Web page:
Left to its own devices, market capitalism, by definition, will attempt to concentrate more and more wealth and power (both economic and political) in the hands of fewer and fewer individuals (a natural tendency towards monopolies) without any regard to the damage it does on the way. To quote the fictional Gordon Gekko in the original movie Wall Street, “greed is good”, or the even more disturbing quote from the (unfortunately non-fictional) Alan Greenspan:

”Those of us who have looked to the self-interest of lending institutions to protect shareholder’s equity (myself especially) are in a state of shocked disbelief.”

The popular myth that “markets are self-regulating” (in anything except perhaps prices) and that the self-interest of market-capitalism will prevent it from killing the goose which lays the golden eggs (a large, healthy middle class) are demonstrably wrong.

 

And to let Dahl wrap it up:

 

And as Dahl points out, left to its own devices, not maliciously, but by definition, market-capitalism will work to destroy democracy, the fundamental premise of the Constitution.

So what is the reason for this dramatic shift in public discourse away from a natural and necessary ongoing discussion of the proper balance between naturally antagonistic democracy and free-market capitalism, towards an unquestioning acceptance of free-market capitalism and a reviling of the “evils of government”? The free-enterprise dominated media have succeeded in excluding the general public from setting the agenda for political discourse (see the fourth of Dahl’s criteria for a functioning democracy), instead restricting the agenda-setting rights to a new oligarchy(10), characterized by wealth and power. For more on the role of the media in killing democracy in America, see the next chapter.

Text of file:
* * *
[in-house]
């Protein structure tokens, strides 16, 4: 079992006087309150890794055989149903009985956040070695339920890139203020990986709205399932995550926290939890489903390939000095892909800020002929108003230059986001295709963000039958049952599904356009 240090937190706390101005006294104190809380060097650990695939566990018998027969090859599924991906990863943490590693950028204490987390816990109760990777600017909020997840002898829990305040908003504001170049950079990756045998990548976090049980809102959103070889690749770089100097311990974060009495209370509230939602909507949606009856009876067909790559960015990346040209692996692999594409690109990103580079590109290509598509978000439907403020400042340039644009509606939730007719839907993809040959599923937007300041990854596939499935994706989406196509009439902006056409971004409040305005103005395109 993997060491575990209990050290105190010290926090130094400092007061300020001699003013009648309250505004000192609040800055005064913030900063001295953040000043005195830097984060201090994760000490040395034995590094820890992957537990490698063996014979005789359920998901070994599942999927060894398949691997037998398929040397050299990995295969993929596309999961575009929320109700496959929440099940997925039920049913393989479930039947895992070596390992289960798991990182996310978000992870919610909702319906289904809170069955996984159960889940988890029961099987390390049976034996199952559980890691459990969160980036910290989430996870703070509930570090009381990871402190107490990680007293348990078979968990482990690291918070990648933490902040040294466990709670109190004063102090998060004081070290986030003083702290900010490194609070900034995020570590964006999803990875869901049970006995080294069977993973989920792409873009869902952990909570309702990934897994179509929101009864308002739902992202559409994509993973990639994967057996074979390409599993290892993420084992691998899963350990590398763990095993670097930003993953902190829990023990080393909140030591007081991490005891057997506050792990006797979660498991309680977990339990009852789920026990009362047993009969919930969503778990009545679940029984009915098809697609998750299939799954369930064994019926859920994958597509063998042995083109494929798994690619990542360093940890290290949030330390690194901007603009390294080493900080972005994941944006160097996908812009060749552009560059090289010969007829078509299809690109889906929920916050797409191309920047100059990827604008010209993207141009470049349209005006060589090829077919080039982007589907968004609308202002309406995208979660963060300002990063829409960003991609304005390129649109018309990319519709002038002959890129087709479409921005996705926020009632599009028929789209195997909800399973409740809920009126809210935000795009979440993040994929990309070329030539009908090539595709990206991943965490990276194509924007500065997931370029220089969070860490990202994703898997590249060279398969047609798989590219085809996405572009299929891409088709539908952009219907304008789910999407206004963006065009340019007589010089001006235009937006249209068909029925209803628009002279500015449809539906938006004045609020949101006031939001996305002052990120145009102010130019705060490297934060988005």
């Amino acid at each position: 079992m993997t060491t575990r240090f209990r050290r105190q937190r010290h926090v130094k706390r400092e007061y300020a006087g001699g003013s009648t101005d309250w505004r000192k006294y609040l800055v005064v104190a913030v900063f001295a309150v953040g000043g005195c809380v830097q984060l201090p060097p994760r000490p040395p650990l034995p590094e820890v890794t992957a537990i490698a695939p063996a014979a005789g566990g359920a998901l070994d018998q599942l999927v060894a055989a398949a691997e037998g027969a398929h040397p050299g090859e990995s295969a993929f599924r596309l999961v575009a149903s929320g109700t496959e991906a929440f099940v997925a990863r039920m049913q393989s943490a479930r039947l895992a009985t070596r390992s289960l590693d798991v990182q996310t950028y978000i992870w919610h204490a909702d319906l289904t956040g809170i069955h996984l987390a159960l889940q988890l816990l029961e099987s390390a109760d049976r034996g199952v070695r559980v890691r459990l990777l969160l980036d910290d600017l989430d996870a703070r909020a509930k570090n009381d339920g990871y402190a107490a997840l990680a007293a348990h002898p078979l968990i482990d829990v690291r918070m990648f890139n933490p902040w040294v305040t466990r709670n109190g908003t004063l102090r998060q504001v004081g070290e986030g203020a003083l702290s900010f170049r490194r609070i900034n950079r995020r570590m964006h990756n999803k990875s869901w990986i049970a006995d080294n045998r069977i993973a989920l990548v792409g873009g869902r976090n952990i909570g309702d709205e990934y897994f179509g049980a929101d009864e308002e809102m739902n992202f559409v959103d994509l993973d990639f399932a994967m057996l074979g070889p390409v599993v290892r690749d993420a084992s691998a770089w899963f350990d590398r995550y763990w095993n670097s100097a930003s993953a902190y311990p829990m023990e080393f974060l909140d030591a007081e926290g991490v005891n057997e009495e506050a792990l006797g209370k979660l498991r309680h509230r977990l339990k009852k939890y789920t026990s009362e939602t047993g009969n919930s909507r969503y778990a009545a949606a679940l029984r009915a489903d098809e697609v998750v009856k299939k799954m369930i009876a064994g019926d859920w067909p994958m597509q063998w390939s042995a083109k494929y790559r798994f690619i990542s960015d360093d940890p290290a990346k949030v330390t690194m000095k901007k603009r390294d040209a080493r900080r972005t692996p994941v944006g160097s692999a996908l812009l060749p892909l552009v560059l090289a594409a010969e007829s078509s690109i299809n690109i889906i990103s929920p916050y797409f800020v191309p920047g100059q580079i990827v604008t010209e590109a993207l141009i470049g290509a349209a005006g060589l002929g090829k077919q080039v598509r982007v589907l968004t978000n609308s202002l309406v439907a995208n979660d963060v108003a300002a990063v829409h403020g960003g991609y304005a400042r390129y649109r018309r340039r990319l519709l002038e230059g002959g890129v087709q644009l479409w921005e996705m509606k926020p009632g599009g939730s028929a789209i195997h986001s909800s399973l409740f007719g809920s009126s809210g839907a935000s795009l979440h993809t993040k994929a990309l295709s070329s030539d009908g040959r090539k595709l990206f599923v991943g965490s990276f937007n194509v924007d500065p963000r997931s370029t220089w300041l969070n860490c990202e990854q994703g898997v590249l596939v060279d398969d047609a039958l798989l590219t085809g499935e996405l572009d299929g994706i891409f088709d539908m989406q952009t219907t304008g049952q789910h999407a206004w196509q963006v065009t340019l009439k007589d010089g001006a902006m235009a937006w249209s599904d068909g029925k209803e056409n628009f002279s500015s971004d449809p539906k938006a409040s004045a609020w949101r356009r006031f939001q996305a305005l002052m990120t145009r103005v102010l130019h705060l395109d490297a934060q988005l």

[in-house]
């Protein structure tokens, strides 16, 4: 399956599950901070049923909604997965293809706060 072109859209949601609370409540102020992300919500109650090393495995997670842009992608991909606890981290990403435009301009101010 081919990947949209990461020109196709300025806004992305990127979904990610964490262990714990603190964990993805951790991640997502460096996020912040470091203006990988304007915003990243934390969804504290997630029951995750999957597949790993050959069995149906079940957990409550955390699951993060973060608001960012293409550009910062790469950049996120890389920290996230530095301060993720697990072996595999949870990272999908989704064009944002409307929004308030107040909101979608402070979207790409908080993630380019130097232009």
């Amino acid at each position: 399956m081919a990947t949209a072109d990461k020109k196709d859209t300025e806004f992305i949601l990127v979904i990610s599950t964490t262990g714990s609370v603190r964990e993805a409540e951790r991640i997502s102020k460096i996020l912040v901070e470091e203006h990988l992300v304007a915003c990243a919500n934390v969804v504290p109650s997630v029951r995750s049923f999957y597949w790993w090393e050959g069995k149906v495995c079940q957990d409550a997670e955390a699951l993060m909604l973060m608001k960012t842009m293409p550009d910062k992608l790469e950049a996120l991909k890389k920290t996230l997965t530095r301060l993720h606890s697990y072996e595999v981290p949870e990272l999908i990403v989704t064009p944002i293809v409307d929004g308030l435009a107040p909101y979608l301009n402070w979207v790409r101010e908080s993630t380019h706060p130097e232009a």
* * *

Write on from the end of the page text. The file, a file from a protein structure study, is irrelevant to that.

In spite of what Robert Dahl has proposed as requirements for democracy, there has always been a discussion(11) (generally in the background away from public scrutiny) of whether the “ignorance and stupidity [of]... the masses” need to by guided by an “intelligent minority”. Madison assumed this intelligent minority to be composed of “pure and noble” men, each an “enlightened statesman” and “benevolent philosopher”. 

So one might speculate that the increased power of the free-enterprise capitalist oligarchy is a natural development in this direction. Not so, for it has become painfully obvious by the financial meltdown of 2008/09, that this minority is not intelligent, nor enlightened, nor benevolent.

The economic and political “elite” (actually one and the same), unquestionably does have virtually all the power in today’s America. It would be much more honest to come out and proclaim their beliefs that only they, the elite, are capable of actually making the needed decisions, rather than hide behind the propaganda mind control veneer of “protecting the Constitution”. In that sense we have taken a huge step backwards from the monarchies of pre-Enlightenment Europe: at least the old monarchs had the courage to be honest about their belief that they had the “divine power” to rule.

So much for Adam Smith.

While it may be interesting and clever to compare different cultures and historically based societies as demonstrating differing degrees of equality, we have to remember for the most part, few, if any, of these cultures was based on capitalism or free market economies. In fact, taken in context of the timeline of human economies, we have been active under free market capitalism for only about 1% of the total.